Currently, we have six females and two boars as our registered breeding stock. Our first sow, Lucille, was purchased from a local farm in Pennsylvania. She is a gentle giant who will follow you around the farm like a puppy dog. She farrowed for the first time December 1, 2016 and gave us 6 beautiful piglets and again on May 18, 2017 with 12 healthy piglets! Our second female, Cecilia, is a super cute and friendly girl. She farrowed May 1, 2017 and gave us an entire litter of gilts (females)! Our three year old Boar, Rider, is a large and very docile boy. He enjoys lots of belly rubs daily and he loves rotating throughout the farm. We have had a few occasions where our pigs escaped from their temporary pasture or woodland areas, luckily, all of our pigs come running when called so we had no issues rounding up the escapees!
Unfortunately, this breed of pig was all but forgotten as large confinement animal farming operation (CAFO) farms took hold in the United States. CAFO operations developed a breed of pig that would grow very fast on inexpensive poor quality corn and soy based feeds, and tolerate living indoors in small, concrete pens and cages. While CAFO farms produce a lot of pork quickly, the quality of the meat is very poor compared to heritage pork. For one thing, CAFO production farms keep so many (hundreds, sometimes thousands) of pigs together inside large concrete buildings, respiratory infections from high ammonia rates, along with high rate of parasites, means they must use antibiotics to fight diseases. These same diseases are rarely seen by small farmers, particularly those who use using rotational pasture management. CAFO production farms are very focused on volume, not quality. “The other white meat” was a clever marketing campaign to describe the white/grey meat CAFO farms produced. When you compare a pork chop from a CAFO operation farm versus a heritage breed hog grown out on pasture, woodlands, and sunshine, it’s hard to believe the meat came from the “same” animal. A heritage breed of pork that is truly pasture and woodland raised will be a lovely deep red color and the meat is both tender as it is delicious! But don’t take our word for it…try it for yourself!!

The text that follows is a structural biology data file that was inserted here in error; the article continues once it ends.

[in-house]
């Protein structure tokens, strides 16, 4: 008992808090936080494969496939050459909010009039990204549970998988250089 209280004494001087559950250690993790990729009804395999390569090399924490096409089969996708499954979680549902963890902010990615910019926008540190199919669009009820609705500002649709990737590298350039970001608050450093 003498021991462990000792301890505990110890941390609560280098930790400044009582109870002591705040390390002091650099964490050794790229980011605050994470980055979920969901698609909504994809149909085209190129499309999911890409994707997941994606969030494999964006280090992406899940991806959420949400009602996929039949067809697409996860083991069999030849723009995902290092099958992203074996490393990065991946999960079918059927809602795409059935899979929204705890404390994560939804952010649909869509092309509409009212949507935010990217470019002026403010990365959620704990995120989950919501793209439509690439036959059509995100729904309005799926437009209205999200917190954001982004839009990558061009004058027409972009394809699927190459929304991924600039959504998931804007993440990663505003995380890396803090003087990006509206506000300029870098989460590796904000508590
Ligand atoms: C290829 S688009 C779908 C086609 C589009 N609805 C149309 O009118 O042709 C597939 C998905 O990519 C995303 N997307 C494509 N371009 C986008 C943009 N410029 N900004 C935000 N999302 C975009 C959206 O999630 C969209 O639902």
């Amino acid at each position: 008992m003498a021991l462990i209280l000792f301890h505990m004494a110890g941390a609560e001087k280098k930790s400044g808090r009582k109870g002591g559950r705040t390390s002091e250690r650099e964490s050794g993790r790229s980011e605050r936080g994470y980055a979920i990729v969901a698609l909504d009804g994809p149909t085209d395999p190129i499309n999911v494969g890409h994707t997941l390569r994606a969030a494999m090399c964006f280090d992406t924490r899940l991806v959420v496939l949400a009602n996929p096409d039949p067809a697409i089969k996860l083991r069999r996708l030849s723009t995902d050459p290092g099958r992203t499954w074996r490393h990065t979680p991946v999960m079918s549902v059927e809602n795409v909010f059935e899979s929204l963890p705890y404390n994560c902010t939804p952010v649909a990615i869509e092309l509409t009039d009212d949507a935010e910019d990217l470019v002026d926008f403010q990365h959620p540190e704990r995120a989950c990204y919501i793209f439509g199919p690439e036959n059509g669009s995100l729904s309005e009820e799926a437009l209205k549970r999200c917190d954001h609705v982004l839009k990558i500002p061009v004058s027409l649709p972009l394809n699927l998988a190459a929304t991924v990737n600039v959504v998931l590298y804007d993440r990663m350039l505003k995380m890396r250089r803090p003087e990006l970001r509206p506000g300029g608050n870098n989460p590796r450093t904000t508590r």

Today, our GOS pigs enjoy living a life full of pasture, woodlands, and sunshine. We rotate them every few days to a week, depending on where they are and how much forage is available. Each area has a minimum of 30 days of rest before the pigs are reintroduced. The benefit is two-fold, our fields have time to regrow and any parasites passed through fecal matter die without a new host after 21 days. ‘This means our pigs do not have to receive regular wormers like pigs who are not part of a rotation management program do.
We raise several breeds of chickens for eggs and meat. We receive them as day old chicks and raise them in a brooder until their feathers come in. At that time, the little chicks are transferred to our outside chick A-Frame enclosure. These chicks are still quite small and prone to predation from fox, raccoon, and cats so they receive protection until they are large enough to hang with the larger, established flock.
All chickens are allowed to free-range throughout our farm as they please. If you visit the farm and take a walk, you are almost guaranteed to have chickens escort you; they love going for a hike with our human visitors! Our chickens get about 75% of their food from grasses, Brassica, clover, berries, and bugs. We do supplement our chickens with non-GMO/non-soy grains produced by a local farm. Our chickens have free access to water and food at all times and they do return to a coop at night to protect them from predators.
We never use antibiotics or GMO foods to raise any of our animals, so you know you are getting best in class eggs, chicken, and pork!